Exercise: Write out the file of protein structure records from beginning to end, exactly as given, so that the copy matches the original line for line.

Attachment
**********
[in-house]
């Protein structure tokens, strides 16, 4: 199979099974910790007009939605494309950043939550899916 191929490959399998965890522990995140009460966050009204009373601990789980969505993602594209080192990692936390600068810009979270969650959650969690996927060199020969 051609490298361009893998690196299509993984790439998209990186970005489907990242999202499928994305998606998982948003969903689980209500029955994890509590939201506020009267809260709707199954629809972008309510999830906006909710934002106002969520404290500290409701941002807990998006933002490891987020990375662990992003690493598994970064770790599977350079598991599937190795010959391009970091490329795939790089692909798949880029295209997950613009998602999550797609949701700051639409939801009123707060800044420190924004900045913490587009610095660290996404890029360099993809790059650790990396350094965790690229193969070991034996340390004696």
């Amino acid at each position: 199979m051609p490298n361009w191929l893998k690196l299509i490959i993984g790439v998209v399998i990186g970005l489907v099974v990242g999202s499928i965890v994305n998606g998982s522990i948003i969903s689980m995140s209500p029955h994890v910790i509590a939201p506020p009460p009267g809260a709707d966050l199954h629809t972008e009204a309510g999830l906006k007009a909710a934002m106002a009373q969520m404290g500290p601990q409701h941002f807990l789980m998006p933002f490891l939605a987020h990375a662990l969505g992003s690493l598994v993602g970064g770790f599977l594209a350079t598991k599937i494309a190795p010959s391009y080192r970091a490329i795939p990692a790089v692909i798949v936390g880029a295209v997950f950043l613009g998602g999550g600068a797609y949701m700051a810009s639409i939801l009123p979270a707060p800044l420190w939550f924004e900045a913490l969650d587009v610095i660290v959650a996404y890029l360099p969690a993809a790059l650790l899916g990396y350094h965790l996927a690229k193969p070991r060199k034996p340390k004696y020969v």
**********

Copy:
[in-house]
């Protein structure tokens, strides 16, 4: 199979099974910790007009939605494309950043939550899916 191929490959399998965890522990995140009460966050009204009373601990789980969505993602594209080192990692936390600068810009979270969650959650969690996927060199020969 051609490298361009893998690196299509993984790439998209990186970005489907990242999202499928994305998606998982948003969903689980209500029955994890509590939201506020009267809260709707199954629809972008309510999830906006909710934002106002969520404290500290409701941002807990998006933002490891987020990375662990992003690493598994970064770790599977350079598991599937190795010959391009970091490329795939790089692909798949880029295209997950613009998602999550797609949701700051639409939801009123707060800044420190924004900045913490587009610095660290996404890029360099993809790059650790990396350094965790690229193969070991034996340390004696």
């Amino acid at each position: 199979m051609p490298n361009w191929l893998k690196l299509i490959i993984g790439v998209v399998i990186g970005l489907v099974v990242g999202s499928i965890v994305n998606g998982s522990i948003i969903s689980m995140s209500p029955h994890v910790i509590a939201p506020p009460p009267g809260a709707d966050l199954h629809t972008e009204a309510g999830l906006k007009a909710a934002m106002a009373q969520m404290g500290p601990q409701h941002f807990l789980m998006p933002f490891l939605a987020h990375a662990l969505g992003s690493l598994v993602g970064g770790f599977l594209a350079t598991k599937i494309a190795p010959s391009y080192r970091a490329i795939p990692a790089v692909i798949v936390g880029a295209v997950f950043l613009g998602g999550g600068a797609y949701m700051a810009s639409i939801l009123p979270a707060p800044l420190w939550f924004e900045a913490l969650d587009v610095i660290v959650a996404y890029l360099p969690a993809a790059l650790l899916g990396y350094h965790l996927a690229k193969p070991r060199k034996p340390k004696y020969v």